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Chapter 6: TRAUMA 10/06/2009 Basic Science Jen Dixon, PGY-4.

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Presentation on theme: "Chapter 6: TRAUMA 10/06/2009 Basic Science Jen Dixon, PGY-4."— Presentation transcript:

1 Chapter 6: TRAUMA 10/06/2009 Basic Science Jen Dixon, PGY-4

2

3 Why Should You Care? trauma call #3 killer $expensive$ major public health issue

4 Trauma Roadmap Primary Survey Resuscitation Secondary Survey Diagnostic Evaluation Definitive Care

5 Airway Anyone?

6 Primary Survey: Airway C-spine immobilization (Philly collar) If pt. responsive with normal voice, airway likely stable and no intubation needed… Unless…….. –Expanding neck hematoma? –Thermal injury to mouth/nares? –Airway bleeding? –Complex maxillofacial trauma? INTUBATE!

7 Primary Survey: Airway Pt. w/abnormal voice, AMS (GCS<8): –Clear mouth of debris, suction airway –Nasotracheal intubation NOT FOR APNEIC Pt! –Orotracheal intubation w/ c-spine protection, RSI

8 Primary Survey: Airway Surgical Airway: Needle or Open Cricothyroidotomy *not for those <12 years old! ≤6mm Vertical Incision!

9 Percutaneous transtracheal ventilation

10 Primary Survey: ABC’s Breathing: –Oxygen, pulse ox Look for Life Threatening Issues –Tension ptx –Open ptx –Flail chest –Pulmonary contusion

11 Tension Pneumothorax Exam Findings Absent breath sounds Distended Neck Veins Hypotension Respiratory Distress Sub-q emphysema Needs Chest Tube! Don’t wait for X-ray!

12 Tension Pneumothorax Neg intrapleural space becomes positive Trachea, mediastinum shift contralateral Heart rotates about SVC/IVC, ↓ VR, ↓CO –‘IVC kinking’ Simple ptx>tension ptx w pos pressure ventilation

13 Chest Tube Placement 36-40F chest tube Over the rib 4-5 th I.C. Space, Infra-mammary fold Ant. Axillary line

14 ABC’s: Breathing Open Pneumothorax –Cover with dressing taped on 3 sides only to prevent tension ptx –Needs wound closure, chest tube Flail Chest –four or more ribs fractured in at least 2 locations –Paradoxical mov’t compromises respiration –Pulmonary contusion associated, monitor progression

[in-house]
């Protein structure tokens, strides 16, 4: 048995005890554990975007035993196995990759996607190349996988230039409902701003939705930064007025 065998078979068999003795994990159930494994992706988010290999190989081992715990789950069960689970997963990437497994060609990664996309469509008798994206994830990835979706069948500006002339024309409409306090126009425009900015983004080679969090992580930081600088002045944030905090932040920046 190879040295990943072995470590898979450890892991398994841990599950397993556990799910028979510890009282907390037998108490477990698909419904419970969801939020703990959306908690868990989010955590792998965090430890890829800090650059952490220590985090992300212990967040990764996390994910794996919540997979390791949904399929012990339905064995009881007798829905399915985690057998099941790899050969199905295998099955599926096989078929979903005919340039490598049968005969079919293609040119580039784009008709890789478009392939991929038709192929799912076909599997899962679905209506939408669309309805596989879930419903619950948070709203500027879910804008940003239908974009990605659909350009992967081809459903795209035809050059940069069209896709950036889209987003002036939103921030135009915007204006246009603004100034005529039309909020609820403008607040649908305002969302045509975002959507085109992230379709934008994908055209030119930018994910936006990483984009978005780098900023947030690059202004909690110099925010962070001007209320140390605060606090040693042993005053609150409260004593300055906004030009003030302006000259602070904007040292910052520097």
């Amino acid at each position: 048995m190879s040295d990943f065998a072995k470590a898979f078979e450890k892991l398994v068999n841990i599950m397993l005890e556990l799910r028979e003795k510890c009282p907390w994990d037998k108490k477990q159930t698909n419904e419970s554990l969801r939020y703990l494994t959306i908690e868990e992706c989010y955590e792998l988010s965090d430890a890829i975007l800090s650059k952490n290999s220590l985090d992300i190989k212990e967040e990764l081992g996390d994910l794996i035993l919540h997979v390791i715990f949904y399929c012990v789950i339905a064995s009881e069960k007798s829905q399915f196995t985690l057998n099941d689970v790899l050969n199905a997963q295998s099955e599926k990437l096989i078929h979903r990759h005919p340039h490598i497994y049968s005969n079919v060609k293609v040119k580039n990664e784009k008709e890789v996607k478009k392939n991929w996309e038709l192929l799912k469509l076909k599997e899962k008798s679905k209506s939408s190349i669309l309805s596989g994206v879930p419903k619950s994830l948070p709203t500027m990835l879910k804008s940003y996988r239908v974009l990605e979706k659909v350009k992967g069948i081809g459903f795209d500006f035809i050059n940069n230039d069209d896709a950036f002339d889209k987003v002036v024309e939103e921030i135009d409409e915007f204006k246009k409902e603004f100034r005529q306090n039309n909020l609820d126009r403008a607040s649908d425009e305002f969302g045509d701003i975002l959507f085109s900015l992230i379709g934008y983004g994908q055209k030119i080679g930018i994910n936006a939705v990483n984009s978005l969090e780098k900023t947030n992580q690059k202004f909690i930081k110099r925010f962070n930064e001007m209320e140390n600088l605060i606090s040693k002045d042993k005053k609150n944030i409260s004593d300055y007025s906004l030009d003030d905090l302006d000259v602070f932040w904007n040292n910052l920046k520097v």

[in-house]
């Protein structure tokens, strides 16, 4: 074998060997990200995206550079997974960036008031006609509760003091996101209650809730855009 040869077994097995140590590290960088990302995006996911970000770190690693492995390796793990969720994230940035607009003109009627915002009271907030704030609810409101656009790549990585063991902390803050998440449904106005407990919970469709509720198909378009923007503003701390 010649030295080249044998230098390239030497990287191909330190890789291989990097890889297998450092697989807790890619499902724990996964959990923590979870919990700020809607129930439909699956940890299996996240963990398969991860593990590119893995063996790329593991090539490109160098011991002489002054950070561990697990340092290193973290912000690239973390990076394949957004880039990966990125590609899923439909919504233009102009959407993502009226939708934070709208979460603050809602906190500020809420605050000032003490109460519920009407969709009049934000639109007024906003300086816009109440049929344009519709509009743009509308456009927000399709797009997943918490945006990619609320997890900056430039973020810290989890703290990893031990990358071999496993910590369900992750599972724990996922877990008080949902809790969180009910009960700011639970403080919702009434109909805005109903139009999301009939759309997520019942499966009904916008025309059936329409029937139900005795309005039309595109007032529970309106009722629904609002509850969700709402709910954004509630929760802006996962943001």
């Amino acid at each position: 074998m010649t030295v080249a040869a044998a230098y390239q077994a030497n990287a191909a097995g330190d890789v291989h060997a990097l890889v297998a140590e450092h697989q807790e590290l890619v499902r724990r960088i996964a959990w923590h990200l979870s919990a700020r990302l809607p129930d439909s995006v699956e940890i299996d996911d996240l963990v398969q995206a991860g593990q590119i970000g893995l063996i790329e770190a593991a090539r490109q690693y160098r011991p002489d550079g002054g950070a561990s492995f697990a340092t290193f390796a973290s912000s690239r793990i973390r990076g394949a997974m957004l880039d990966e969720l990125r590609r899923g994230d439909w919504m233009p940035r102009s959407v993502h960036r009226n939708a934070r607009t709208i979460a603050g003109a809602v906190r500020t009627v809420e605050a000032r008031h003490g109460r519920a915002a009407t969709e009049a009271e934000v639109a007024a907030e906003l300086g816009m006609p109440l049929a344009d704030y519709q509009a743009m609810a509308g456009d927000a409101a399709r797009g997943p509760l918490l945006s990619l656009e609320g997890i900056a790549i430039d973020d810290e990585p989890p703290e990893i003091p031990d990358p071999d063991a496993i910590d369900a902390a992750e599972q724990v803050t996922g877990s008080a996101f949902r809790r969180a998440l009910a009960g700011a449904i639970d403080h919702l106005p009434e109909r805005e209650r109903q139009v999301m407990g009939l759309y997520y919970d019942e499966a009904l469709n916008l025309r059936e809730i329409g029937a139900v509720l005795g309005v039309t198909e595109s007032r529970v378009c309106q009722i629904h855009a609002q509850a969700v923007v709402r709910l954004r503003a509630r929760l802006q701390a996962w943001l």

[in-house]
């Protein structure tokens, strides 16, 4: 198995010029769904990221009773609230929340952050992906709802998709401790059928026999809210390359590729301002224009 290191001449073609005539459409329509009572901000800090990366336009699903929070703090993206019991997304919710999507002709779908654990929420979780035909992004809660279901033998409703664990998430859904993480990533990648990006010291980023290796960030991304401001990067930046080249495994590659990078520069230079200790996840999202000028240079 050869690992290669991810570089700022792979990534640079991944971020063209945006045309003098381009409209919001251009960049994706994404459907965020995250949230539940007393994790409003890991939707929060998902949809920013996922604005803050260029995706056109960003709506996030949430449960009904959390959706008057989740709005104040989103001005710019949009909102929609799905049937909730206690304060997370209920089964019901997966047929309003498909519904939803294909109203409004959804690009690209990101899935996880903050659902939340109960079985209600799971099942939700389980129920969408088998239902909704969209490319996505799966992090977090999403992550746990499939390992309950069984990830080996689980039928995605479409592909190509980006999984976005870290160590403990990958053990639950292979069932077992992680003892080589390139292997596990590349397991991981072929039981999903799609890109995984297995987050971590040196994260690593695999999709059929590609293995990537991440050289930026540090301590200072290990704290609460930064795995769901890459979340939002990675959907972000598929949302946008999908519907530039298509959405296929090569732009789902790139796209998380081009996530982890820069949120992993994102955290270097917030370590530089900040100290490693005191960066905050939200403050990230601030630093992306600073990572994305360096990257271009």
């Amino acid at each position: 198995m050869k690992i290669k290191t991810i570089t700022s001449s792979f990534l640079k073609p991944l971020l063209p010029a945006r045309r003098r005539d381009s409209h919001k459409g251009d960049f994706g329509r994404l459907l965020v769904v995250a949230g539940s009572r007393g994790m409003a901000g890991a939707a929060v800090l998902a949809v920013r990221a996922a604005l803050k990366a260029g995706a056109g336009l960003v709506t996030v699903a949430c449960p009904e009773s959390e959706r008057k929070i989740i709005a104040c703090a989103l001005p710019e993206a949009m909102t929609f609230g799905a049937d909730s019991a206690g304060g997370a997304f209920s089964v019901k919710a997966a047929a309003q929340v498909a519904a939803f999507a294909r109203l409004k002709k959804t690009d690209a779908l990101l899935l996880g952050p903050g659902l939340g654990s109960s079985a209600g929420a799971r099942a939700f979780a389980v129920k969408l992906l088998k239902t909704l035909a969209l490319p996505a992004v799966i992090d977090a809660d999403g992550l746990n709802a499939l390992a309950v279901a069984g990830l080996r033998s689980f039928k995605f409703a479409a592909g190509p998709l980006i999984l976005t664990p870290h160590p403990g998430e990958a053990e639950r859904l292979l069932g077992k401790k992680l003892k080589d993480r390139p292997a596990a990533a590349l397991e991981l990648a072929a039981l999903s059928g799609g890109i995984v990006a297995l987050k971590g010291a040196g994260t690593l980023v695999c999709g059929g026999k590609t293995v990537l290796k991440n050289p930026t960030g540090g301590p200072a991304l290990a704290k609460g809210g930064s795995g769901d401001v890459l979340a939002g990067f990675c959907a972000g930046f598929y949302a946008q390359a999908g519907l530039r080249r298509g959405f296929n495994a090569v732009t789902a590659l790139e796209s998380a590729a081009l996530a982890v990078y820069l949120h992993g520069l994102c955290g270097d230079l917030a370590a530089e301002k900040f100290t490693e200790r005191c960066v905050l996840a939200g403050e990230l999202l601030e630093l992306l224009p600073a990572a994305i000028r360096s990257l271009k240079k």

15 Primary Survey: ABC’s Circulation: –Palpable pulses? Carotid = SBP 60 Femoral = SBP 70 Radial = SBP 80 –HypoTN>>>think hemorrhage! Control external bleeding w/pressure Scalp bleeding needs addressed –Check BP, HR q15 min….at least –No Blind Clamping!

16 IV Access 16 G, B/l antecubital fossa for adults Place cordis for rapid resusciation Femoral access or even saphenous cutdown if needed Kids <6yo: No femoral vein cannulation –Interosseous cannulation if 2 failed peripheral IV attempts

17 Interactive Question: What landmark is used to find the saphenous vein for a cutdown procedure? ? ? ?? ? ? ? ??

18 Answer: The vein is consistently found 1 to 1.5 cm anterior to the medial malleolus –Proximal and distal traction sutures are placed. Distal suture is ligated. –Short 10- to 14-gauge intravenous catheters should be used –secure with both sutures and tape to prevent dislodgment

19 Intraosseous infusions <6 years old!

20 Initial Fluid Resuscitation 1L IV bolus of normal saline, Ringer's lactate, or other isotonic crystalloid in an adult 20 mL/kg Ringer's lactate in a child repeated one time in an adult and twice in a child before PRBC transfusion Hypotension is not a reliable early sign of hypovolemia!

21 Know This Class 1Class 2Class 3Case 4 Blood loss (mL)Up to >2000 Blood loss (%)Up to 15%15-30%30-40%>40% Pulse<100>100>120>140 BPNormal Decreased Pulse Pressure Normal or ↑ Decreased Resp Rate >35 Urine Output> Negligible Mental StatusSlightly anxiousMildly anxious Anxious/ confused Confused/ lethargic

22 Initial Response to Resuscitation RespondersTransient RespondersNonresponders Normal vitals Normal mentation Normal UOP Good tissue perfusion Stable pt. Con’t work-up Under-resuscitated? Ongoing hemorrhage? Nonsurvivable multisystem injury ? Tension pneumothorax? Uncontrolled hemorrhage? Cardiogenic? Distended neck veins? ↑ CVP?

23 Cardiogenic Shock in Trauma Tension Ptx Pericardial tamponade Myocardial contusion or infarction Air embolism

24 Pericardial Tamponade Can have transient reponse to fluid Beck’s triad, pulsus paradoxus not reliable Subxiphoid or parasternal U/S view

25 Pericardiocentesis 80% success rate for decompression Prepare for transport to OR! If SBP remains <70, do ED thoracotomy!

26 Cardiac Injury Repair Horizontal Mattress Pledgets good for RV

27 ED Thoracotomy

28 Myocardial Contusion occurs in ~1/3 of blunt chest trauma pts EKG: ventricular dysrhythmias, a-fib, sinus brady, bundle-branch block cardiac enzymes not helpful Common dx, not usually life threatening Tx: pharmacologic suppression Echo STAT